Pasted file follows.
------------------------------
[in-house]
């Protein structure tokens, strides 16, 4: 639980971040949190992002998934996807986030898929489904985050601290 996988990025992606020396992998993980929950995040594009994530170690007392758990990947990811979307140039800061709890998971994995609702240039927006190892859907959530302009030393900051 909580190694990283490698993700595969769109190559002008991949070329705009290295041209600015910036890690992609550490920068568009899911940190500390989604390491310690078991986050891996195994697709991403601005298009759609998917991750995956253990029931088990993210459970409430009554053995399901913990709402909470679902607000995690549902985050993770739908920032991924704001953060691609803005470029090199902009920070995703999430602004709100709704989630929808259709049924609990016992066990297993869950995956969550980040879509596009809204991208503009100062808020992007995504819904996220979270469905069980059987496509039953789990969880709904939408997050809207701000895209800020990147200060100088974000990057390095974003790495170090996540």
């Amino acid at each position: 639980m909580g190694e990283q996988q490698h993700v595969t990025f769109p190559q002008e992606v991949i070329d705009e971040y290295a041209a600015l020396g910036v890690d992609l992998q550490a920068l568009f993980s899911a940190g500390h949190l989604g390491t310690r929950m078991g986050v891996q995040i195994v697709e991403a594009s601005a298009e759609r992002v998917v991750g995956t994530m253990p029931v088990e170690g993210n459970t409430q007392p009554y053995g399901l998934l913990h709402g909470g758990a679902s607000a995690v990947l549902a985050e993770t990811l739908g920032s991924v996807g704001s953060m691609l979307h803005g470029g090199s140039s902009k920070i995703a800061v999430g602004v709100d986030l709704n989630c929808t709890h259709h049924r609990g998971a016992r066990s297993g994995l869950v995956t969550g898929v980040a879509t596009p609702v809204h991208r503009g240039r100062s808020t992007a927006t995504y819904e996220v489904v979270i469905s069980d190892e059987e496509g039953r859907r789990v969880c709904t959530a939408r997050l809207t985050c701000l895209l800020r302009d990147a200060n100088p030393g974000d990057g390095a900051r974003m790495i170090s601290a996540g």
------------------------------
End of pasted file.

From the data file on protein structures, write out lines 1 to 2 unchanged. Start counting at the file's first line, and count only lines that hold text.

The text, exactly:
[in-house]
């Protein structure tokens, strides 16, 4: 639980971040949190992002998934996807986030898929489904985050601290 996988990025992606020396992998993980929950995040594009994530170690007392758990990947990811979307140039800061709890998971994995609702240039927006190892859907959530302009030393900051 909580190694990283490698993700595969769109190559002008991949070329705009290295041209600015910036890690992609550490920068568009899911940190500390989604390491310690078991986050891996195994697709991403601005298009759609998917991750995956253990029931088990993210459970409430009554053995399901913990709402909470679902607000995690549902985050993770739908920032991924704001953060691609803005470029090199902009920070995703999430602004709100709704989630929808259709049924609990016992066990297993869950995956969550980040879509596009809204991208503009100062808020992007995504819904996220979270469905069980059987496509039953789990969880709904939408997050809207701000895209800020990147200060100088974000990057390095974003790495170090996540």